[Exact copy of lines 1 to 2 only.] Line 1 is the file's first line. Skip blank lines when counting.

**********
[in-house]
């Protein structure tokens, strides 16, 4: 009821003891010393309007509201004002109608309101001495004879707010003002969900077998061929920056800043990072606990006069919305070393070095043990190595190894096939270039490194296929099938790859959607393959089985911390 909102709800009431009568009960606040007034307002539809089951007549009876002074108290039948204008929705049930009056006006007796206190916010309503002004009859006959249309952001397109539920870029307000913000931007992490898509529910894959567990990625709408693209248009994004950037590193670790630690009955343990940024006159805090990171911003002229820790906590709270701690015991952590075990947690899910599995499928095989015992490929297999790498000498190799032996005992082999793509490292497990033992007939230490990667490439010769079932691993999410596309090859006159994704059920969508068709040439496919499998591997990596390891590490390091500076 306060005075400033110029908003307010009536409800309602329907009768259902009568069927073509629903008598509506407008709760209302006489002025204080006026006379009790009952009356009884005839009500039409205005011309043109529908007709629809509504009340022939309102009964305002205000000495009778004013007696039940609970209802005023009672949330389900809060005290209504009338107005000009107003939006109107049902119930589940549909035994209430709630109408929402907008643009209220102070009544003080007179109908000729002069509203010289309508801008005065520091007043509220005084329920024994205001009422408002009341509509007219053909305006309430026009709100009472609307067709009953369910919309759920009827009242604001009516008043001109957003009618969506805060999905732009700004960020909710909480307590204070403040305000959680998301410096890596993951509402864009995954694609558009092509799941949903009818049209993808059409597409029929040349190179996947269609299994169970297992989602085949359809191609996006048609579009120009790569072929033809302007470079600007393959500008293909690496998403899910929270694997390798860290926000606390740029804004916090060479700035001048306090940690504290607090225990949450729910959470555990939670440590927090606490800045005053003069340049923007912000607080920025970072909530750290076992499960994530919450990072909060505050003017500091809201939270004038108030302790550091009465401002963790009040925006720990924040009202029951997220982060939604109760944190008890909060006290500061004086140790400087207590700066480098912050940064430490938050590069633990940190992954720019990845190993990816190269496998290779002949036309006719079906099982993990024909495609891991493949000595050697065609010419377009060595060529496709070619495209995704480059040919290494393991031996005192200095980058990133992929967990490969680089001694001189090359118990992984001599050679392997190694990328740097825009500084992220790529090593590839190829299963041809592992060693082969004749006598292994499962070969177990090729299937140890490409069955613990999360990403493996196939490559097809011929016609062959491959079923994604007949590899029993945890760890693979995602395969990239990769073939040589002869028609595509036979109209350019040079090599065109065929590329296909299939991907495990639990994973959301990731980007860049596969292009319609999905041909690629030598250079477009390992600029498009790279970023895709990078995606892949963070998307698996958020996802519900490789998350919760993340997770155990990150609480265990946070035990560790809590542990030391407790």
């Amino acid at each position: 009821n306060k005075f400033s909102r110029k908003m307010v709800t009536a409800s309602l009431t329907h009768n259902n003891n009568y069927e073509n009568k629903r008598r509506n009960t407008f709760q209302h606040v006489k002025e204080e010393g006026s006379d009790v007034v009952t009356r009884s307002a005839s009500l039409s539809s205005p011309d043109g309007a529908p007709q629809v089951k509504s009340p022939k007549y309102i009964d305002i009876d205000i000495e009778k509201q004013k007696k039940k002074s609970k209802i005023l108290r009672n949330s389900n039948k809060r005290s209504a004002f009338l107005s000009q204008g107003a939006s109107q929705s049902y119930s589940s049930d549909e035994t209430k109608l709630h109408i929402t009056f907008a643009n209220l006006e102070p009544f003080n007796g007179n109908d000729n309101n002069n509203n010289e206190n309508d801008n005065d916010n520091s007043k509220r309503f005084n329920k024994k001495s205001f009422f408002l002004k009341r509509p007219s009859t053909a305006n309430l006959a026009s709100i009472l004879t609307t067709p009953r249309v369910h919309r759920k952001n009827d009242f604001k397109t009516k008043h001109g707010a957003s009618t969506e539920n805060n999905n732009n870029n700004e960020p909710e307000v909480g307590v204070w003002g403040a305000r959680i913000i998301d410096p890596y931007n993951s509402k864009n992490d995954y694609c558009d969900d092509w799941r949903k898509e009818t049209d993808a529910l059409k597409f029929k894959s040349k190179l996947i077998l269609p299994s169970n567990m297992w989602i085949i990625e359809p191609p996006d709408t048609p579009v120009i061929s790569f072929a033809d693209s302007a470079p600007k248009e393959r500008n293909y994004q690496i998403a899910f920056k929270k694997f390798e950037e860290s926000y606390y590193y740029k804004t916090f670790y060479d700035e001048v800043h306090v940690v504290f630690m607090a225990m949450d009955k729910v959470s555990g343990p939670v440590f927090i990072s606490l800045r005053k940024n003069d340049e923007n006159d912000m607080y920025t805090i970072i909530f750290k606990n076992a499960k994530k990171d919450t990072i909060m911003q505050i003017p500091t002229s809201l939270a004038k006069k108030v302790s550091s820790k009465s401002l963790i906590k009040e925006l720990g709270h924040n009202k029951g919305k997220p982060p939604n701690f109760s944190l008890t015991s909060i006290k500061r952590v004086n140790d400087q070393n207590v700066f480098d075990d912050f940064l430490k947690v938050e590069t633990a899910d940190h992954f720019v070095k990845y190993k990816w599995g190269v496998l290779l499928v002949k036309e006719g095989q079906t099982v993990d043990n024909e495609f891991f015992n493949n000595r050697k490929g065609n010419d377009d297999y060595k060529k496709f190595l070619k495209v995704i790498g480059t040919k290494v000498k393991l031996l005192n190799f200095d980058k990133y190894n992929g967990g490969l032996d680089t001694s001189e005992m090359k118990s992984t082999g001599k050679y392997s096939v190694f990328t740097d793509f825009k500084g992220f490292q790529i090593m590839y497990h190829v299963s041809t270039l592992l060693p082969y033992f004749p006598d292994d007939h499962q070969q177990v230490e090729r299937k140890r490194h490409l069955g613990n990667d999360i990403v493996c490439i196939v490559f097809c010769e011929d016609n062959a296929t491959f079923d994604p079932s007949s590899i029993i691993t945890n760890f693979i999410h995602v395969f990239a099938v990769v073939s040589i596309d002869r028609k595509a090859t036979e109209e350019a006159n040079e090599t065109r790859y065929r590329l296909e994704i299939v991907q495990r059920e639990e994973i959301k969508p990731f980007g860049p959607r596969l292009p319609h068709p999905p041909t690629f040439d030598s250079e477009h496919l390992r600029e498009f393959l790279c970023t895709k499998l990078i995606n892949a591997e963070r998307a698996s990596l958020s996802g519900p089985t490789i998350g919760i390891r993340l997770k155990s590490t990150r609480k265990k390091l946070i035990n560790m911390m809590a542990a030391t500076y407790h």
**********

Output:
[in-house]
């Protein structure tokens, strides 16, 4: 009821003891010393309007509201004002109608309101001495004879707010003002969900077998061929920056800043990072606990006069919305070393070095043990190595190894096939270039490194296929099938790859959607393959089985911390 909102709800009431009568009960606040007034307002539809089951007549009876002074108290039948204008929705049930009056006006007796206190916010309503002004009859006959249309952001397109539920870029307000913000931007992490898509529910894959567990990625709408693209248009994004950037590193670790630690009955343990940024006159805090990171911003002229820790906590709270701690015991952590075990947690899910599995499928095989015992490929297999790498000498190799032996005992082999793509490292497990033992007939230490990667490439010769079932691993999410596309090859006159994704059920969508068709040439496919499998591997990596390891590490390091500076 306060005075400033110029908003307010009536409800309602329907009768259902009568069927073509629903008598509506407008709760209302006489002025204080006026006379009790009952009356009884005839009500039409205005011309043109529908007709629809509504009340022939309102009964305002205000000495009778004013007696039940609970209802005023009672949330389900809060005290209504009338107005000009107003939006109107049902119930589940549909035994209430709630109408929402907008643009209220102070009544003080007179109908000729002069509203010289309508801008005065520091007043509220005084329920024994205001009422408002009341509509007219053909305006309430026009709100009472609307067709009953369910919309759920009827009242604001009516008043001109957003009618969506805060999905732009700004960020909710909480307590204070403040305000959680998301410096890596993951509402864009995954694609558009092509799941949903009818049209993808059409597409029929040349190179996947269609299994169970297992989602085949359809191609996006048609579009120009790569072929033809302007470079600007393959500008293909690496998403899910929270694997390798860290926000606390740029804004916090060479700035001048306090940690504290607090225990949450729910959470555990939670440590927090606490800045005053003069340049923007912000607080920025970072909530750290076992499960994530919450990072909060505050003017500091809201939270004038108030302790550091009465401002963790009040925006720990924040009202029951997220982060939604109760944190008890909060006290500061004086140790400087207590700066480098912050940064430490938050590069633990940190992954720019990845190993990816190269496998290779002949036309006719079906099982993990024909495609891991493949000595050697065609010419377009060595060529496709070619495209995704480059040919290494393991031996005192200095980058990133992929967990490969680089001694001189090359118990992984001599050679392997190694990328740097825009500084992220790529090593590839190829299963041809592992060693082969004749006598292994499962070969177990090729299937140890490409069955613990999360990403493996196939490559097809011929016609062959491959079923994604007949590899029993945890760890693979995602395969990239990769073939040589002869028609595509036979109209350019040079090599065109065929590329296909299939991907495990639990994973959301990731980007860049596969292009319609999905041909690629030598250079477009390992600029498009790279970023895709990078995606892949963070998307698996958020996802519900490789998350919760993340997770155990990150609480265990946070035990560790809590542990030391407790």